The government of Prime Minister Sheikh Hasina responded robustly to these jihadist attacks, where security forces carried out a series of successful operations, which culminated in the elimination of nearly 100 militants. It had significantly weakened jihadist outfits such as JMB, JMJ, ISIS-B and Ansar Al Islam. But unfortunately, such offensives failed to change the militant’s jihadist mindset while also failing to create a leadership crisis.
In the face of massive offensives in Bangladesh, dozens of jihadists from JMB, JMJ, ISIS-B and Ansar Al Islam fled the country. They took shelter in West Bengal in India, where several key figures of the ruling Trinamool Congress had extended silent patronization.
Bangladesh is under fresh threats from militants and Islamists
For months, Bangladesh Nationalist Party (BNP) has been maintaining deeper contacts with several militancy and pro-Caliphate outfits such as Hefazat-e-Islam, Ansar Al Islam and ISIS-B and has even offered them critical ministries in the next government if these jihadist-Islamist conglomerate can help BNP is returning to power by sabotaging the upcoming January 2024 general elections. This time, BNP has decided to create countrywide anarchy and boycott the election.
Meanwhile, the Islamist-jihadist conglomerate has taken a pledge from the BNP to actively support their so-called ‘Gazhwatul Hind’ ideology, which aims to bring India under Islamic rule through Islamist conquest. It may be mentioned here that, ‘Gazhwatul Hind’ is a trademark ambition of Al Qaeda.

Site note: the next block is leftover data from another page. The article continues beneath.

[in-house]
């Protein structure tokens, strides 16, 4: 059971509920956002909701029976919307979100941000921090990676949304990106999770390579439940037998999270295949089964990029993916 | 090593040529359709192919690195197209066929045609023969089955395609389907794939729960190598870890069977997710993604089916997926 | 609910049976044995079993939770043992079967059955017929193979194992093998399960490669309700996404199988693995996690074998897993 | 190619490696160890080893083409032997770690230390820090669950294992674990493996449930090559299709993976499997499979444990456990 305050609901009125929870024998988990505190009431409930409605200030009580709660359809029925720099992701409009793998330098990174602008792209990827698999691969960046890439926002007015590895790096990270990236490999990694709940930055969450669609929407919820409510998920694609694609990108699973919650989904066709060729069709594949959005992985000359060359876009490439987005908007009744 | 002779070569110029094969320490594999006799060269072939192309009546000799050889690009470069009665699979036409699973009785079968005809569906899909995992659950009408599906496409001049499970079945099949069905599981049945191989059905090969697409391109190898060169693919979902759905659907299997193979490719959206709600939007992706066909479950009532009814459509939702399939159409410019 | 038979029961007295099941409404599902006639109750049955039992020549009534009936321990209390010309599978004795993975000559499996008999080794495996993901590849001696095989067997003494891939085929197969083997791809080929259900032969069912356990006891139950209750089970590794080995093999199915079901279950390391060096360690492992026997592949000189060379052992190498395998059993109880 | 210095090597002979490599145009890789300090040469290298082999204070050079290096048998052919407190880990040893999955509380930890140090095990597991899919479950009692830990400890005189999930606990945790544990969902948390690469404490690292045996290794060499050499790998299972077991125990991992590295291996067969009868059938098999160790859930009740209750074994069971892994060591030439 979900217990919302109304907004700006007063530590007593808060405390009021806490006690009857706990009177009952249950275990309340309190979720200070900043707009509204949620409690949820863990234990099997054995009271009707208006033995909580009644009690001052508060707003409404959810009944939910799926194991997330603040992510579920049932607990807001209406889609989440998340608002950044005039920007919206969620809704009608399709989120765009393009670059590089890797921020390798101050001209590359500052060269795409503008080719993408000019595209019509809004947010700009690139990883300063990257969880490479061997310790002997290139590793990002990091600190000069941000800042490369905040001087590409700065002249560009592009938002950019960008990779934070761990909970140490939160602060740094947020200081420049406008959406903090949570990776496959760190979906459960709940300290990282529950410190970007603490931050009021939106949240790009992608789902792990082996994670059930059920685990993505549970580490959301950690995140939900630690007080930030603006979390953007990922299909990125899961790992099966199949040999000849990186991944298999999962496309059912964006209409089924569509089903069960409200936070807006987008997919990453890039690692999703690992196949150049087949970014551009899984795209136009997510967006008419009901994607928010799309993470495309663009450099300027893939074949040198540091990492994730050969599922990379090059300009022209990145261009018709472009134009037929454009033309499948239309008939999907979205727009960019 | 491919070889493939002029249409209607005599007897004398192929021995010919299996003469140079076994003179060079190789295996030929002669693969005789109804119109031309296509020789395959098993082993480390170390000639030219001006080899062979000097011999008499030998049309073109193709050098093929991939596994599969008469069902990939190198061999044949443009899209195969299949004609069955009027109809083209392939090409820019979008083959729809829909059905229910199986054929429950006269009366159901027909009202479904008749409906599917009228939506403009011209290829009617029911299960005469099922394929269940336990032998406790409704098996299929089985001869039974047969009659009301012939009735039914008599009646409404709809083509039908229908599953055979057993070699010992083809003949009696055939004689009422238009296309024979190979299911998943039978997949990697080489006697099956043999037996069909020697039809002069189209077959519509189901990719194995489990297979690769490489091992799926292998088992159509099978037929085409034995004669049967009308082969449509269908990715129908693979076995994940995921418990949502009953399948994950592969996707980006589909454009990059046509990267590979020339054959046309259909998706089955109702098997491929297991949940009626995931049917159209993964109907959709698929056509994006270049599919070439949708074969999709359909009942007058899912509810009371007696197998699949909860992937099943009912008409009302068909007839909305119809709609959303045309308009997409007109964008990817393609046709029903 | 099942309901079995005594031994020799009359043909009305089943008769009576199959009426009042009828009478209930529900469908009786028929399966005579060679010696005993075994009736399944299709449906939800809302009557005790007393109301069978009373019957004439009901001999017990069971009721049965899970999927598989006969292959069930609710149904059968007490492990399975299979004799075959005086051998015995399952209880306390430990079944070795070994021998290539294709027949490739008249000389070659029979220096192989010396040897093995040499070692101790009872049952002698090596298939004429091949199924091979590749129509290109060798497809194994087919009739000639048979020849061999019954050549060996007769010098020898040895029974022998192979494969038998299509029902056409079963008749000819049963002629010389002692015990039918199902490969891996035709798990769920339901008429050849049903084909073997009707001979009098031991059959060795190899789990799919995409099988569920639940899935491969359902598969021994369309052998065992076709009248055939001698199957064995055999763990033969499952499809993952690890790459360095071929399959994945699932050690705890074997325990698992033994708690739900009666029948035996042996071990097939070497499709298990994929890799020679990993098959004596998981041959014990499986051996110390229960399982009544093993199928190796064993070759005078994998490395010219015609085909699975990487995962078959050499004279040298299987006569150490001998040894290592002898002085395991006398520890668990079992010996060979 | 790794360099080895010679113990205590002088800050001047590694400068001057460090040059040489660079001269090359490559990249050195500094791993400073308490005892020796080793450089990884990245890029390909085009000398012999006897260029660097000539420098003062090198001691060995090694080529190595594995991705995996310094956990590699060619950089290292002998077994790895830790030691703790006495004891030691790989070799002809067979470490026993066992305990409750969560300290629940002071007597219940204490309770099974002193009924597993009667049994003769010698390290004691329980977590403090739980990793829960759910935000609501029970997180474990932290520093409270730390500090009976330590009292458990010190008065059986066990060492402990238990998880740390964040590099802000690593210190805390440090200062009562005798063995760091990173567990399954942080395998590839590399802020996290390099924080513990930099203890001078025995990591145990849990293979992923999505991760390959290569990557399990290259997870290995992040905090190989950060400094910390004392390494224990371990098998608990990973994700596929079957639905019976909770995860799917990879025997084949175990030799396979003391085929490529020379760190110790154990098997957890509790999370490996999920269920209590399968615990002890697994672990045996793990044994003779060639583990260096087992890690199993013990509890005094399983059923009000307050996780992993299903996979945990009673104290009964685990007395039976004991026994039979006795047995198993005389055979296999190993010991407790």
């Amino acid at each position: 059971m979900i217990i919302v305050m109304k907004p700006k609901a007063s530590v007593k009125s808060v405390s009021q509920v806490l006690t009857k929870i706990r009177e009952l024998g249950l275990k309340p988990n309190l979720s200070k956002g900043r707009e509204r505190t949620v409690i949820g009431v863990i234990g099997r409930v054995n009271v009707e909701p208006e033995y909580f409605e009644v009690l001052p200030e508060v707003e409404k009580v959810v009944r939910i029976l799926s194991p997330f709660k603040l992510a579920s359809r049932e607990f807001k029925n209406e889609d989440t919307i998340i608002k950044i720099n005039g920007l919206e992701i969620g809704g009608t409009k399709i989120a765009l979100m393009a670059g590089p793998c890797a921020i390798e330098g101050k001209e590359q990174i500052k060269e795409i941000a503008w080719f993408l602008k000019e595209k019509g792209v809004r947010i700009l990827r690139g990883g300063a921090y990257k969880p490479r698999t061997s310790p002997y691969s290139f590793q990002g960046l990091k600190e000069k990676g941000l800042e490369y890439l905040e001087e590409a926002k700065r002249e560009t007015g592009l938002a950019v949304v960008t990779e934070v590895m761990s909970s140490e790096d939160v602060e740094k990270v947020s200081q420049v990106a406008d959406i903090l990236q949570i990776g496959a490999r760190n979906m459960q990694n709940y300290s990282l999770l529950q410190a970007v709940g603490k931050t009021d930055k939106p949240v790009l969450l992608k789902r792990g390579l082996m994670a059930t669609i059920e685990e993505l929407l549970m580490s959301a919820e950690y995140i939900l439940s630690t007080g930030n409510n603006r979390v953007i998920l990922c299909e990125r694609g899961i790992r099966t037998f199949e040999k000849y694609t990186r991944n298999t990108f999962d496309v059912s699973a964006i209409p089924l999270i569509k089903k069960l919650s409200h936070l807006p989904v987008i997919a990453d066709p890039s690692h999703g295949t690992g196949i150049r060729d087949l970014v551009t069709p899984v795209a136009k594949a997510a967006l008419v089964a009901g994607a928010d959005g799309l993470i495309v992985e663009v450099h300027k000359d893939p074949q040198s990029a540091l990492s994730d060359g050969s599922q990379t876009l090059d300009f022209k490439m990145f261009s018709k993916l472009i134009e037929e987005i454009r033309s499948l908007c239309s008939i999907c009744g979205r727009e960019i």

While January 2024 general elections are getting nearer, BNP and its Islamist-jihadist affiliates are intensifying cyber-war against Awami League. We need to remember what Al Qaeda kingpin Osama bin Laden said in 2002: “It is obvious that the media war in this century is one of the strongest methods; in fact, its ratio may reach 90 per cent of the total preparation for the battles”, his deputy Ayman Al Zawahiri said that “More than half of this battle is taking place in the battlefield of the media. We are in a media battle in a race for the hearts and minds of our ummah”.
Zawahiri said, “We must get our message across to the masses of the nation and break the media siege imposed on the jihad movement,” He said, “This is an independent battle that we must launch side by side with the military battle”.
While BNP and its Islamist-jihadist partners are advancing their goal of turning Bangladesh into a Caliphate or Sharia state, this nexus emphasizes media and cyberwar reciprocating Al Qaeda’s launching of Al Balagh in Bangla language, expanding their reach among Bangladeshi – particularly youths and madrassa students. Al Qaeda also has launched a Bangla segment on its YouTube channel named Ummah Network.
Similarly, Bangladesh Nationalist Party and Jamaat-e-Islami have intensified their anti-Awami League propaganda through dozens of YouTube channels run by its cadres. In contrast, BNP leader Mahmudur Rahman recently launched a Bangla daily named Amar Desh (My Country) from Britain. This newspaper is getting funding from Turkey and Pakistan. While anti-Awami League propaganda intensifies on YouTube and social media platforms, most television channels established during 2009-2022 are gradually becoming reluctant to combat this cyberterrorism through counter-offensives. Most importantly, even though during the last 14 years of Awami League rule, there has been almost mushroom growth of pro-government Bangla newspapers, there isn’t a single English publication capable of publishing truth against cruel anti-Awami League propaganda run by the existing English-language publications in the country. This lack is giving a grand opportunity to the pro-BNP/Jamaat English press to continue propaganda and mislead the international community about the successes, achievements and contributions of Prime Minister Sheikh Hasina.